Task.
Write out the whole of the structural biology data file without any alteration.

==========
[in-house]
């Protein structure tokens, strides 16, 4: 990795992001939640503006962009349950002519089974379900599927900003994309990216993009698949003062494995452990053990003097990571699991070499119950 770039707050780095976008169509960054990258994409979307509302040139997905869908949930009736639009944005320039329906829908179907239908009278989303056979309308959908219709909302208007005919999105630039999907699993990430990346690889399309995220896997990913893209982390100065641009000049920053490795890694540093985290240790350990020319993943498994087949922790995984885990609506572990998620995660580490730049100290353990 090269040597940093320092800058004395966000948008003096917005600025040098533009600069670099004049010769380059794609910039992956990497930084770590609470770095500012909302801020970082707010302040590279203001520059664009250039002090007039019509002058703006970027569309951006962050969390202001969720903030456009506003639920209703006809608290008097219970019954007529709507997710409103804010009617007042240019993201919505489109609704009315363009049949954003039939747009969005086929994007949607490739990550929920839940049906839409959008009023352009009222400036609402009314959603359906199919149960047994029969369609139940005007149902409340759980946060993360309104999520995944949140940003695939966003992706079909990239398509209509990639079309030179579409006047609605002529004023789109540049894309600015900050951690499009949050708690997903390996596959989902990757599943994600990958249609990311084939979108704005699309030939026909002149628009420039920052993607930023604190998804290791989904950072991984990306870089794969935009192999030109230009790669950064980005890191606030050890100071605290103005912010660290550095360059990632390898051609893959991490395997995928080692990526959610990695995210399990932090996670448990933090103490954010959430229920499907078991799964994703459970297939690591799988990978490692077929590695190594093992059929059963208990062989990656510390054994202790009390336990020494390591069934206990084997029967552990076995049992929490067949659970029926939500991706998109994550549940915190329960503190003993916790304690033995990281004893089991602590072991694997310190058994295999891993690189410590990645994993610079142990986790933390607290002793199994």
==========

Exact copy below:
[in-house]
């Protein structure tokens, strides 16, 4: 990795992001939640503006962009349950002519089974379900599927900003994309990216993009698949003062494995452990053990003097990571699991070499119950 770039707050780095976008169509960054990258994409979307509302040139997905869908949930009736639009944005320039329906829908179907239908009278989303056979309308959908219709909302208007005919999105630039999907699993990430990346690889399309995220896997990913893209982390100065641009000049920053490795890694540093985290240790350990020319993943498994087949922790995984885990609506572990998620995660580490730049100290353990 090269040597940093320092800058004395966000948008003096917005600025040098533009600069670099004049010769380059794609910039992956990497930084770590609470770095500012909302801020970082707010302040590279203001520059664009250039002090007039019509002058703006970027569309951006962050969390202001969720903030456009506003639920209703006809608290008097219970019954007529709507997710409103804010009617007042240019993201919505489109609704009315363009049949954003039939747009969005086929994007949607490739990550929920839940049906839409959008009023352009009222400036609402009314959603359906199919149960047994029969369609139940005007149902409340759980946060993360309104999520995944949140940003695939966003992706079909990239398509209509990639079309030179579409006047609605002529004023789109540049894309600015900050951690499009949050708690997903390996596959989902990757599943994600990958249609990311084939979108704005699309030939026909002149628009420039920052993607930023604190998804290791989904950072991984990306870089794969935009192999030109230009790669950064980005890191606030050890100071605290103005912010660290550095360059990632390898051609893959991490395997995928080692990526959610990695995210399990932090996670448990933090103490954010959430229920499907078991799964994703459970297939690591799988990978490692077929590695190594093992059929059963208990062989990656510390054994202790009390336990020494390591069934206990084997029967552990076995049992929490067949659970029926939500991706998109994550549940915190329960503190003993916790304690033995990281004893089991602590072991694997310190058994295999891993690189410590990645994993610079142990986790933390607290002793199994």